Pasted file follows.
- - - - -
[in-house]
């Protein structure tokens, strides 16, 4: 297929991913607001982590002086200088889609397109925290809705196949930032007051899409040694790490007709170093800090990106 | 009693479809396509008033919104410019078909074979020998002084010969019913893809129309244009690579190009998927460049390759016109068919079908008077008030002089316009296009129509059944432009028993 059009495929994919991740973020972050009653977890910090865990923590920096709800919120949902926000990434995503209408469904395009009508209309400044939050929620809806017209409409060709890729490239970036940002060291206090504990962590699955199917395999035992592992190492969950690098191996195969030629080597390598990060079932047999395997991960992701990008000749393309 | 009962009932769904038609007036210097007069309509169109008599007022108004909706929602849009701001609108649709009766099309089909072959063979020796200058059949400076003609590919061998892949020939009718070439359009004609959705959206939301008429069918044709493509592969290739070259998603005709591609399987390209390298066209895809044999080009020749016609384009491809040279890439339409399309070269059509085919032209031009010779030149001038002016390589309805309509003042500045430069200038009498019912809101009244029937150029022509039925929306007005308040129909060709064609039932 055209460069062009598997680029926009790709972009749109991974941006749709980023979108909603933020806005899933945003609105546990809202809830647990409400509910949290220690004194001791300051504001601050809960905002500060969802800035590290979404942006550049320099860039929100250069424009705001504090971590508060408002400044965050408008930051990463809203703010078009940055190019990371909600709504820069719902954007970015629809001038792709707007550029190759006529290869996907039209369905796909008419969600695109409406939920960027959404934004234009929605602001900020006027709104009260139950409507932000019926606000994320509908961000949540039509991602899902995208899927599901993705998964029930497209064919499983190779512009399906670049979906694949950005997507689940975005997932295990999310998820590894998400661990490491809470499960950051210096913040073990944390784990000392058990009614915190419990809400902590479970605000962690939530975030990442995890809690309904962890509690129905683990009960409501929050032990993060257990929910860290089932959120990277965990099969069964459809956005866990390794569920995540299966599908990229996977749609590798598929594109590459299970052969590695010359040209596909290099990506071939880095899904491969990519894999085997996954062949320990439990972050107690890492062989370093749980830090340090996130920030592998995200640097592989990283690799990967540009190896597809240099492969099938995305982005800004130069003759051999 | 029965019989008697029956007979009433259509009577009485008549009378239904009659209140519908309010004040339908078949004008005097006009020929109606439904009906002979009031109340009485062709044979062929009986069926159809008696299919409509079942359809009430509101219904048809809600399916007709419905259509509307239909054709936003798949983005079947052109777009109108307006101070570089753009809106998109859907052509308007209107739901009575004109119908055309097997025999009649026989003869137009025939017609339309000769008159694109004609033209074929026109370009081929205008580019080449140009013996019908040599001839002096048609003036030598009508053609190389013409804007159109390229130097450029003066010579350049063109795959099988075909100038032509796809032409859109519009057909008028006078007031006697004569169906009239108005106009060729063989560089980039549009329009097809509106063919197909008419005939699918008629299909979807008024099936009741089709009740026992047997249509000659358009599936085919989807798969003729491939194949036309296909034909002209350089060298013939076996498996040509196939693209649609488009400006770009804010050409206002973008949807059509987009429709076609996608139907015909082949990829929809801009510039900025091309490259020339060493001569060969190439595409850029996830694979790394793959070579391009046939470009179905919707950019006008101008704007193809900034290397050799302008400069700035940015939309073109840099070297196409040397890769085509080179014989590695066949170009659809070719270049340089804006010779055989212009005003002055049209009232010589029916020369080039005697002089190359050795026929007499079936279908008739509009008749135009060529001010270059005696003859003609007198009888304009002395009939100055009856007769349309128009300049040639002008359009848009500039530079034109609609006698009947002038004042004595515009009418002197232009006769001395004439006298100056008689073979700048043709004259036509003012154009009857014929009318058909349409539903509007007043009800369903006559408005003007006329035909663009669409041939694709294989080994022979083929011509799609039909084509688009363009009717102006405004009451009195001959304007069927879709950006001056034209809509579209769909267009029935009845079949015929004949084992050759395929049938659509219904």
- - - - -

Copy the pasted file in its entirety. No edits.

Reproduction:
[in-house]
């Protein structure tokens, strides 16, 4: 297929991913607001982590002086200088889609397109925290809705196949930032007051899409040694790490007709170093800090990106 | 009693479809396509008033919104410019078909074979020998002084010969019913893809129309244009690579190009998927460049390759016109068919079908008077008030002089316009296009129509059944432009028993 059009495929994919991740973020972050009653977890910090865990923590920096709800919120949902926000990434995503209408469904395009009508209309400044939050929620809806017209409409060709890729490239970036940002060291206090504990962590699955199917395999035992592992190492969950690098191996195969030629080597390598990060079932047999395997991960992701990008000749393309 | 009962009932769904038609007036210097007069309509169109008599007022108004909706929602849009701001609108649709009766099309089909072959063979020796200058059949400076003609590919061998892949020939009718070439359009004609959705959206939301008429069918044709493509592969290739070259998603005709591609399987390209390298066209895809044999080009020749016609384009491809040279890439339409399309070269059509085919032209031009010779030149001038002016390589309805309509003042500045430069200038009498019912809101009244029937150029022509039925929306007005308040129909060709064609039932 055209460069062009598997680029926009790709972009749109991974941006749709980023979108909603933020806005899933945003609105546990809202809830647990409400509910949290220690004194001791300051504001601050809960905002500060969802800035590290979404942006550049320099860039929100250069424009705001504090971590508060408002400044965050408008930051990463809203703010078009940055190019990371909600709504820069719902954007970015629809001038792709707007550029190759006529290869996907039209369905796909008419969600695109409406939920960027959404934004234009929605602001900020006027709104009260139950409507932000019926606000994320509908961000949540039509991602899902995208899927599901993705998964029930497209064919499983190779512009399906670049979906694949950005997507689940975005997932295990999310998820590894998400661990490491809470499960950051210096913040073990944390784990000392058990009614915190419990809400902590479970605000962690939530975030990442995890809690309904962890509690129905683990009960409501929050032990993060257990929910860290089932959120990277965990099969069964459809956005866990390794569920995540299966599908990229996977749609590798598929594109590459299970052969590695010359040209596909290099990506071939880095899904491969990519894999085997996954062949320990439990972050107690890492062989370093749980830090340090996130920030592998995200640097592989990283690799990967540009190896597809240099492969099938995305982005800004130069003759051999 | 029965019989008697029956007979009433259509009577009485008549009378239904009659209140519908309010004040339908078949004008005097006009020929109606439904009906002979009031109340009485062709044979062929009986069926159809008696299919409509079942359809009430509101219904048809809600399916007709419905259509509307239909054709936003798949983005079947052109777009109108307006101070570089753009809106998109859907052509308007209107739901009575004109119908055309097997025999009649026989003869137009025939017609339309000769008159694109004609033209074929026109370009081929205008580019080449140009013996019908040599001839002096048609003036030598009508053609190389013409804007159109390229130097450029003066010579350049063109795959099988075909100038032509796809032409859109519009057909008028006078007031006697004569169906009239108005106009060729063989560089980039549009329009097809509106063919197909008419005939699918008629299909979807008024099936009741089709009740026992047997249509000659358009599936085919989807798969003729491939194949036309296909034909002209350089060298013939076996498996040509196939693209649609488009400006770009804010050409206002973008949807059509987009429709076609996608139907015909082949990829929809801009510039900025091309490259020339060493001569060969190439595409850029996830694979790394793959070579391009046939470009179905919707950019006008101008704007193809900034290397050799302008400069700035940015939309073109840099070297196409040397890769085509080179014989590695066949170009659809070719270049340089804006010779055989212009005003002055049209009232010589029916020369080039005697002089190359050795026929007499079936279908008739509009008749135009060529001010270059005696003859003609007198009888304009002395009939100055009856007769349309128009300049040639002008359009848009500039530079034109609609006698009947002038004042004595515009009418002197232009006769001395004439006298100056008689073979700048043709004259036509003012154009009857014929009318058909349409539903509007007043009800369903006559408005003007006329035909663009669409041939694709294989080994022979083929011509799609039909084509688009363009009717102006405004009451009195001959304007069927879709950006001056034209809509579209769909267009029935009845079949015929004949084992050759395929049938659509219904």